Until my first communion, church mainly seemed unpleasant, but something I still had to do, like going to school. Learning the methods of communion and confession, I began to think religion was strange and kind of scary. It was an inarticulate, unexamined thought—I was nine—but the idea of drinking human blood and eating human flesh, and the way this idea is acted out during mass, made me feel uneasy. Confession also confused me. When priests and Sunday school teachers talked about confession—the time when God forgives our worst sins—I felt like there should be something in my past that was much worse than any of the things I had really done, but nothing came to mind. After telling a priest that I had been cussing, teasing my sister, and committing some other little-boy mischief, I went through communion. As the priest said, “The body of Christ,” while placing a thin wafer on my tongue, I almost vomited. I pictured elderly priests in white robes, huddled in a decrepit, ancient tomb, slicing off pieces of Jesus’s rotten skin with potato peelers, gathering the pieces into glass jars, then shipping the jars around the world. I knew I wasn’t really eating pieces of Jesus, but that thought was still there. Shortly after, I told my dad that I didn’t believe in God. My mom said if I didn’t want to, I didn’t have to go to church anymore.

            Seeing so many adults in mass play a weird game of pretend, without calling it a game of pretend, creeped me out. My conception of religion didn’t get much more complex than this for a long time. Throughout junior high and high school, the language shaping my thoughts about religion became vitriolic, which connected to a growing dislike—an easier reaction than trying to understand—for my dad’s parents. I first listened to the album Reign In Blood, my favorite songs immediately becoming the title track and “Jesus Saves,” in eighth or ninth grade. An illusion of being entirely anti-religious became my religion. Listening to Slayer became my method of prayer.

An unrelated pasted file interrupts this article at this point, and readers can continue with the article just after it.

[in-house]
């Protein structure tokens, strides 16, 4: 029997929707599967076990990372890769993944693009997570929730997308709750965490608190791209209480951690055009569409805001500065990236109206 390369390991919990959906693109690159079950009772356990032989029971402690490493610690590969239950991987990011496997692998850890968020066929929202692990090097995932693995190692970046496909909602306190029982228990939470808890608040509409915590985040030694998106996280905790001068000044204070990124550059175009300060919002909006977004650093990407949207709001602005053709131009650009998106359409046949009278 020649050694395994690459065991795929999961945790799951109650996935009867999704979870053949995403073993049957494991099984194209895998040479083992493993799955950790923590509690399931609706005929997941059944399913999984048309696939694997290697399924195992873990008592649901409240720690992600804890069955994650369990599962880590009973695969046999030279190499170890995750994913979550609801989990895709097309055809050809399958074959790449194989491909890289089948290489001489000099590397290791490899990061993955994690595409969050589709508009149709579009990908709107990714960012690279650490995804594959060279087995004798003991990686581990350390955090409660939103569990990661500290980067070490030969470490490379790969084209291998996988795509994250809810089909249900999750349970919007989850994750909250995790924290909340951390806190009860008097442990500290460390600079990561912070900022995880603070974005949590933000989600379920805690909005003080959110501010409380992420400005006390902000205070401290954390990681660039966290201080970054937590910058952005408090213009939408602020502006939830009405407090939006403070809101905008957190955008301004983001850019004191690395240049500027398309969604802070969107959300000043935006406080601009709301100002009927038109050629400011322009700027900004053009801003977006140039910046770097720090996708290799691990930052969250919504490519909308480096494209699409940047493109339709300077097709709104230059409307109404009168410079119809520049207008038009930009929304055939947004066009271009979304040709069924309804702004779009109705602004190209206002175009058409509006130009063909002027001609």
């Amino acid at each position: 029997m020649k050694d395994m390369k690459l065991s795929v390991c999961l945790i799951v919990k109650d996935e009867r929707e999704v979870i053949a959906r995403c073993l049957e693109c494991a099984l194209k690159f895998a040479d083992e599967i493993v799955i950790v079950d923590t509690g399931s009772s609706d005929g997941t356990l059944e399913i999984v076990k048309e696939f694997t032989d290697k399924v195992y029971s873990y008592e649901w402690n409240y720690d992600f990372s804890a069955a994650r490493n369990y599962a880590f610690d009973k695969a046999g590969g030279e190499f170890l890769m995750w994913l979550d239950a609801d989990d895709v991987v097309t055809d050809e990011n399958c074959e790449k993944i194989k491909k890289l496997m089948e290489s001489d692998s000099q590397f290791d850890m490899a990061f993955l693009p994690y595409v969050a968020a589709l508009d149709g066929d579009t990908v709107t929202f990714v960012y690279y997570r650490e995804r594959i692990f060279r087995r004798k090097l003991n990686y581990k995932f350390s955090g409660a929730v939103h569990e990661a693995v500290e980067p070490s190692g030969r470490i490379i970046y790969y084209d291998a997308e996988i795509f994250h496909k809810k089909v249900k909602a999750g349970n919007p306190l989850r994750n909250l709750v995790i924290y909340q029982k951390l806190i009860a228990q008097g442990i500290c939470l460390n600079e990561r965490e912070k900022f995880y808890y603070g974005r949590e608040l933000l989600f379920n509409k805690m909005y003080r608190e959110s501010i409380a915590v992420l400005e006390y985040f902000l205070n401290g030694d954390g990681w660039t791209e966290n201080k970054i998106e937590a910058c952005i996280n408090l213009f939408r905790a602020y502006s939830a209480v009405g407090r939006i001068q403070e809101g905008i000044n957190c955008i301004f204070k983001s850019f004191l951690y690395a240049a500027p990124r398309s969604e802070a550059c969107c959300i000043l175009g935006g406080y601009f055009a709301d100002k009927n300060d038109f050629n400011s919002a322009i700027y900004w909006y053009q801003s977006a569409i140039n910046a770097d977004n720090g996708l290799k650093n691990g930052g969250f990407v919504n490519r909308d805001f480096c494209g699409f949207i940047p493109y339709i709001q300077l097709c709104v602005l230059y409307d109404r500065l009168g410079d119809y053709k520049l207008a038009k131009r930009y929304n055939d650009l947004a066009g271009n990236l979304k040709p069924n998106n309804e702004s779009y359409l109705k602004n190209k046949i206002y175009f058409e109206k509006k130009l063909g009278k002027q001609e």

Most of my early memories of my dad’s parents consist of them getting drunk and being cruel to my direct family. They both used to tell my dad, who dropped out of college and worked for a power company for twenty-five years, that he was a fuck-up, that he had done too many drugs, that he was a failure because he couldn’t live up to their expectations. In 1978, my dad got busted with some weed in Rock Springs, Wyoming—the small town where my grandpa made his money—which warranted a night in jail. Afterward, Grandpa Don wrote him a letter, saying that my dad’s arrest, which the Rock Springs daily newspaper documented, was the source of his political downfall, even though, really, his political career had been declining since 60 Minutes featured a fallacy-driven piece in which Dan Rather strongly suggests that my grandpa was somehow connected to organized crime-related gun and real estate dealings, which aired in 1977.